FOUNDER OF THE ORIENT OVERSEAS LINE
“The whole thing seems like a mad fantasy”, commented that doyen of British travel broadcasters Alan Whicker in November 1971.
Within two months the object of that fantasy, the largest passenger ship in the world, would be destroyed by fire in circumstances that remain a mystery. The vessel’s owner, who presided over the largest independent shipping conglomerate on the planet, was half a world away in France attending the launch of yet another new ship. When he was informed of the tragedy C.Y. Tung wept.
The ’Onassis of the East’ (a misnomer as we shall discover), was born on 28th September 1912 at Dinghai on Zhoushan Island, across the bay south from Shanghai. Chao-Yung, prophetically meaning ’heralding fame and prosperity’, was the third of five children, whose strictly disciplinarian and ambitious parents provided him and his siblings with a classical Chinese education.
Ill health significantly disrupted Chao-Yung Tung’s schooling but it didn‘t appear to hold him back. Quite apart from any parental pressures, he was a highly motivated and dedicated student, with a natural propensity for figures and an exceptional memory, who read avidly but also learnt from observation and experience. He reputedly told his parents that despite missing large swathes of school time he was always ahead of his teachers and classmates anyway. Certainly, he never lost this appetite or capacity for attaining knowledge.
Tung’s father S.C. Tung was a merchant who ran a printing shop and later a hardware store. He died in 1932 when Chao-Yung was barely twenty. By then he had adopted another name, Hao-Yun meaning ’majestic cloud’, which reflected his shift to a more idealistic, spiritualist outlook. The death of the father brought mother and son even closer together and she would remain a cornerstone of her son’s life until her own death at the age of 99 in 1981.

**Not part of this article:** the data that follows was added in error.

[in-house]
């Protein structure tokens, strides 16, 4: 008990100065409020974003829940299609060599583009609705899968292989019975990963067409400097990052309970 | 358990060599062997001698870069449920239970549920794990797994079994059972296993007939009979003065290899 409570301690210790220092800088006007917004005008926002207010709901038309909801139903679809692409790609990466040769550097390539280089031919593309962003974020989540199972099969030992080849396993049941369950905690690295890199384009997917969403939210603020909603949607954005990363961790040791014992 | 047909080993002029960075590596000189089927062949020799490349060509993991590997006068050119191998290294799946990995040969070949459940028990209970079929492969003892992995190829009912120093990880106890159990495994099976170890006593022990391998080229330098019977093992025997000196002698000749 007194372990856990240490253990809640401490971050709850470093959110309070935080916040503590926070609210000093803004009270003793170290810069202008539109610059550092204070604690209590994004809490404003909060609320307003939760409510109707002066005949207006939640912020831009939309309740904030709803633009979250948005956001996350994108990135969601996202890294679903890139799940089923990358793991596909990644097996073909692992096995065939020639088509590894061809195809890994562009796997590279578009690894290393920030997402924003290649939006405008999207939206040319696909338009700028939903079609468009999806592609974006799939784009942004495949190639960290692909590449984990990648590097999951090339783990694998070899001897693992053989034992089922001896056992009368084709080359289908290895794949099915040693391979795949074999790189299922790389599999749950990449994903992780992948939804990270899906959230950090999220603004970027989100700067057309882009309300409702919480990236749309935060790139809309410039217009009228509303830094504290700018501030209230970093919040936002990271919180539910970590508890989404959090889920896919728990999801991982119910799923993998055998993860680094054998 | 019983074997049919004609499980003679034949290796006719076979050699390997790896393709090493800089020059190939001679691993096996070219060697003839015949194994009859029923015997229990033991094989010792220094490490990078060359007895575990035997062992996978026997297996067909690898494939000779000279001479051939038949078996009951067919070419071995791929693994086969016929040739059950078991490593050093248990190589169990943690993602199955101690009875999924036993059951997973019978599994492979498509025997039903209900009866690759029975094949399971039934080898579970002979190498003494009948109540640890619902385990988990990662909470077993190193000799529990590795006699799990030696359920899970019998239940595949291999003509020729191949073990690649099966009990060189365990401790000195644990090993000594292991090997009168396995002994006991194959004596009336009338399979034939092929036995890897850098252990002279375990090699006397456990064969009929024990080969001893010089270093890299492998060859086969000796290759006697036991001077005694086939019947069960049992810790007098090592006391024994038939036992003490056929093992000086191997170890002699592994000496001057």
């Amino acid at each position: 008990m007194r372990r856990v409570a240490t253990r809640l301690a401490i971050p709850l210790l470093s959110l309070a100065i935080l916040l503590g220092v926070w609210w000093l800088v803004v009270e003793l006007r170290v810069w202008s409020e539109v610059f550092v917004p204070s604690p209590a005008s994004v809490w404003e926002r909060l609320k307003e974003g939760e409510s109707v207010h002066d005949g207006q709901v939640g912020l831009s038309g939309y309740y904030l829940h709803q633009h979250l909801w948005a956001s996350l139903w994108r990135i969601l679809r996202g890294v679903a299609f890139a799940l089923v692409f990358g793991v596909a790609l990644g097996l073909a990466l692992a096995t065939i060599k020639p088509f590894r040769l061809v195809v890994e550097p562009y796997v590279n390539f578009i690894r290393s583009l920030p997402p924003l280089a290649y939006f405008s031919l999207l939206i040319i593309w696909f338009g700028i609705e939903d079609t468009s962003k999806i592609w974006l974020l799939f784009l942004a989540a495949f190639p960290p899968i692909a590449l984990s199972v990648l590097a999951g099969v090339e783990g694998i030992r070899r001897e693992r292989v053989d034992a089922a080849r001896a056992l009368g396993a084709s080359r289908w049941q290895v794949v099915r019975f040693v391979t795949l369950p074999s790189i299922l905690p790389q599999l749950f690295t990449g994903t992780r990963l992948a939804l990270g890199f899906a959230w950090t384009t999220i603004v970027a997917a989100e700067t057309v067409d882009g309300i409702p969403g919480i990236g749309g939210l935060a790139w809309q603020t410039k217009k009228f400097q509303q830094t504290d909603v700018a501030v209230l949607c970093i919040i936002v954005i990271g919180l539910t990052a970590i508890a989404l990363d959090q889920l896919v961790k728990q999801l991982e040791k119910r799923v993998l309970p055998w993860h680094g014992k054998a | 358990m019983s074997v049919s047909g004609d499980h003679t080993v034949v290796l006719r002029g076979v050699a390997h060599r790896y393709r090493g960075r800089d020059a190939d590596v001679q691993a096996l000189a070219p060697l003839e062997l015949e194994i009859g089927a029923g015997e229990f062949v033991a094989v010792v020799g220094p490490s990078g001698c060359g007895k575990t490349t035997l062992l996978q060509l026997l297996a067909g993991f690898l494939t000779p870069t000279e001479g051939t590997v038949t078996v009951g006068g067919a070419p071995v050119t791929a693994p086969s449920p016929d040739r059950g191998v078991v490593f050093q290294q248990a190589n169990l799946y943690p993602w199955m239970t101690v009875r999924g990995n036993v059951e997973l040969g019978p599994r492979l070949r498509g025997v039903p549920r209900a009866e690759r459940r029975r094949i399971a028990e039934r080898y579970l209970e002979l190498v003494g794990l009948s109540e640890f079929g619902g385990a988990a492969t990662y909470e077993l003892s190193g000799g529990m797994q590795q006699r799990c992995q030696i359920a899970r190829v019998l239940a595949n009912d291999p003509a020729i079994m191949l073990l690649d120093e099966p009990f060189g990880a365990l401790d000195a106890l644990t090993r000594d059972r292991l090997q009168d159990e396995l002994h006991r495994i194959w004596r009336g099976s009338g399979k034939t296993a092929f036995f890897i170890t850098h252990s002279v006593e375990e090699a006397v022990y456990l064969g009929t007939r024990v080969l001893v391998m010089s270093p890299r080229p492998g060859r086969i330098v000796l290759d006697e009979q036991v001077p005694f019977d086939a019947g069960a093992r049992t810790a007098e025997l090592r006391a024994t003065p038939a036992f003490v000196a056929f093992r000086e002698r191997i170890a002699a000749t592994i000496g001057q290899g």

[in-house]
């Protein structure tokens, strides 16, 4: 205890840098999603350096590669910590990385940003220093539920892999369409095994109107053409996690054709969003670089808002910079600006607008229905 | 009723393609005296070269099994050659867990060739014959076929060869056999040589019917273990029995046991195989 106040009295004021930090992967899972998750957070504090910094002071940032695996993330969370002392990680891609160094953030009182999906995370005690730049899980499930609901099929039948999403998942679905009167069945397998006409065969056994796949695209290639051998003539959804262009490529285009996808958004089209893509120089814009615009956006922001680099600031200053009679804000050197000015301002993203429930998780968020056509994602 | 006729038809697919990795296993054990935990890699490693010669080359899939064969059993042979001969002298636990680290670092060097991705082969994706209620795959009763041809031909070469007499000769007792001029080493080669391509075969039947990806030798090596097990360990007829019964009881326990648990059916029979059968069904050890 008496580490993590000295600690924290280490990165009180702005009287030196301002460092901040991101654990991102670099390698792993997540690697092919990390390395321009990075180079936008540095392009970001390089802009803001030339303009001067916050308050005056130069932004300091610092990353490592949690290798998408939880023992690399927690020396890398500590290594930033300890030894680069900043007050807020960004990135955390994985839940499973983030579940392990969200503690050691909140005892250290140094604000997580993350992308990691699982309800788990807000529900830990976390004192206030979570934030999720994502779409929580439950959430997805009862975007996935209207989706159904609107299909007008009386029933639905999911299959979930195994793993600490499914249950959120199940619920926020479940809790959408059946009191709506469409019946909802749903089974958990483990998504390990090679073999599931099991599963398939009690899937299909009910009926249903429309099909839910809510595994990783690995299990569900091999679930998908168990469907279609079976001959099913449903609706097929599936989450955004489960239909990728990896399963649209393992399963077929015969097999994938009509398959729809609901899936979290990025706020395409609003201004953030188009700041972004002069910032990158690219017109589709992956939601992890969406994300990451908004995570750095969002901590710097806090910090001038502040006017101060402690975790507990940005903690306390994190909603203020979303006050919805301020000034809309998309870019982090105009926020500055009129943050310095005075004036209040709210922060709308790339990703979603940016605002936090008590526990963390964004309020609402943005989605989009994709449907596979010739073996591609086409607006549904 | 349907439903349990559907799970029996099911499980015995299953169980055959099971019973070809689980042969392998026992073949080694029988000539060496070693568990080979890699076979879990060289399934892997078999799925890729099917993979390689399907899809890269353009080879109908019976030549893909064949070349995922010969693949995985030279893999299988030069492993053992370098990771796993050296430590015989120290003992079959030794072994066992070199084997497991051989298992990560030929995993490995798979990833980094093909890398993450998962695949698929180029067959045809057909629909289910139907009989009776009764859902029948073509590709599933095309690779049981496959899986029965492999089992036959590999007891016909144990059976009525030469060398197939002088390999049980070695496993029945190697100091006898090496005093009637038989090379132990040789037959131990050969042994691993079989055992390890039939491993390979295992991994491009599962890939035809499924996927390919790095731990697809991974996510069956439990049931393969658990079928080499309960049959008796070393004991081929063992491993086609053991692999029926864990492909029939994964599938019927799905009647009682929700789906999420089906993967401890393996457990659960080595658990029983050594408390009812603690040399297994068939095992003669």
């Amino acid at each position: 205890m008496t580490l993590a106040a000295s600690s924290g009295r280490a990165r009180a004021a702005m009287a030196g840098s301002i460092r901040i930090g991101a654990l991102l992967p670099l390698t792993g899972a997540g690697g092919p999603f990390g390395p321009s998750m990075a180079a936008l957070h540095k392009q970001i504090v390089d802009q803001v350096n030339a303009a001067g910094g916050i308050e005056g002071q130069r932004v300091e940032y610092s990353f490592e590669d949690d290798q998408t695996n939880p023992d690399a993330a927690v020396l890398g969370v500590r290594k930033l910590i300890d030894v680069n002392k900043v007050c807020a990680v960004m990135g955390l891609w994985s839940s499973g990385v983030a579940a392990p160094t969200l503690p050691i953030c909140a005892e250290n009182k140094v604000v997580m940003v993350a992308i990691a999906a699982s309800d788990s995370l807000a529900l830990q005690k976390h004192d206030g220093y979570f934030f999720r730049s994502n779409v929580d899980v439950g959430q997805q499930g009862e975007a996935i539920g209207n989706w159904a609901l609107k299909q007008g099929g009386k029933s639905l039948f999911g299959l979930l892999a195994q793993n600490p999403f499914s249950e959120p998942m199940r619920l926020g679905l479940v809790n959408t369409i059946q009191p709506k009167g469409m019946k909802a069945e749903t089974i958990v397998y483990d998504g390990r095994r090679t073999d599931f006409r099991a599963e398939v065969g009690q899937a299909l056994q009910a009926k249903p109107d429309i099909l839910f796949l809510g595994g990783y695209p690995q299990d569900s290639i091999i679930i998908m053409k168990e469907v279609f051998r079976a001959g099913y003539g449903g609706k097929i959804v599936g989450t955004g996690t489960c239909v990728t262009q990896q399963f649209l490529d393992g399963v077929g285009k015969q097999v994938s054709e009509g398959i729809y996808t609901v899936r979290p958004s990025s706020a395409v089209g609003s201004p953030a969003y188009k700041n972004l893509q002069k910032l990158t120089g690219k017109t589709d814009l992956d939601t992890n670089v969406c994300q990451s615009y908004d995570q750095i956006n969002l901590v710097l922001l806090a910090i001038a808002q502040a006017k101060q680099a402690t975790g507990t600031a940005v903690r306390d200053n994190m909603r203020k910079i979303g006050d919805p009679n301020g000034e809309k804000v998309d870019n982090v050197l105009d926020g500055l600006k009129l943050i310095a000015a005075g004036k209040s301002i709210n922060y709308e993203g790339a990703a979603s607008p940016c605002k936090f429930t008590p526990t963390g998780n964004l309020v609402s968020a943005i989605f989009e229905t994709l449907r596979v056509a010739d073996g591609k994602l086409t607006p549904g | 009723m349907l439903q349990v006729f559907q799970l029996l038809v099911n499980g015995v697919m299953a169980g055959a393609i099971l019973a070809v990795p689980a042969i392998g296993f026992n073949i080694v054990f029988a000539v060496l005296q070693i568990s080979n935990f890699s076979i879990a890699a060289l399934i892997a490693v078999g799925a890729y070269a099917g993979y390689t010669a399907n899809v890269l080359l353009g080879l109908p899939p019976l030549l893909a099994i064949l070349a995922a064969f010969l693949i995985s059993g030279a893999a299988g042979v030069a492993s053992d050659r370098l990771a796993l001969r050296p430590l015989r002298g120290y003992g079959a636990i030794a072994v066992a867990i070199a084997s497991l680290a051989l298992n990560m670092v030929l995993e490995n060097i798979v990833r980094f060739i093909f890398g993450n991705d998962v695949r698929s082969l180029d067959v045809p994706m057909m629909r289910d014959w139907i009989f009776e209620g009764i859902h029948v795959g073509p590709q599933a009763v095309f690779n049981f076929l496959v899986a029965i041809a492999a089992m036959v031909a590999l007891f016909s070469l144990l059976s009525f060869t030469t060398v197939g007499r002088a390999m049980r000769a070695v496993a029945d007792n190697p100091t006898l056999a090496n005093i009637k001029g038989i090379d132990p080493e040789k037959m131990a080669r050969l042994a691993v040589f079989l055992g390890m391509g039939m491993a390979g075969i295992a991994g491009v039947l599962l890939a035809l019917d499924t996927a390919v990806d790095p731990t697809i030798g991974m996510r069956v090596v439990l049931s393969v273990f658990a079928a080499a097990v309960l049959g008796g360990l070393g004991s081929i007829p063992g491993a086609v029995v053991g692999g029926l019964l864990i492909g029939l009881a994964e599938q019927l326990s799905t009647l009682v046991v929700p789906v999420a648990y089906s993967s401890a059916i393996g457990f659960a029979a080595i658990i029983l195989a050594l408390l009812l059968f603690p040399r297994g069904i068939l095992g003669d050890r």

Understanding something of Chinese politics and Shanghai society in the 1920s and 1930s is helpful to comprehending the multiple influences on Chao-Yung Tung in these formative years and his conflicting loyalties in later life.
The city in which he grew up was a prosperous cultural melting pot, where the Shanghailanders (European and American communities) predominated, as they had since taking a foothold through the Treaty of Nanking in 1842. Perhaps inevitably with the resulting wealth concentrated in the hands of so few (Shanghailanders constituted less than 2% of the city’s 3 million inhabitants) the majority Chinese population became progressively more assertive. The city was a hotbed of political volatility where organised crime was also endemic. Ever since the 1911 revolution that replaced the Qing dynasty with a republic ultimately governed by Chang Kai-shek’s nationalist Kuomintang party, traditional Chinese social structures had been challenged.
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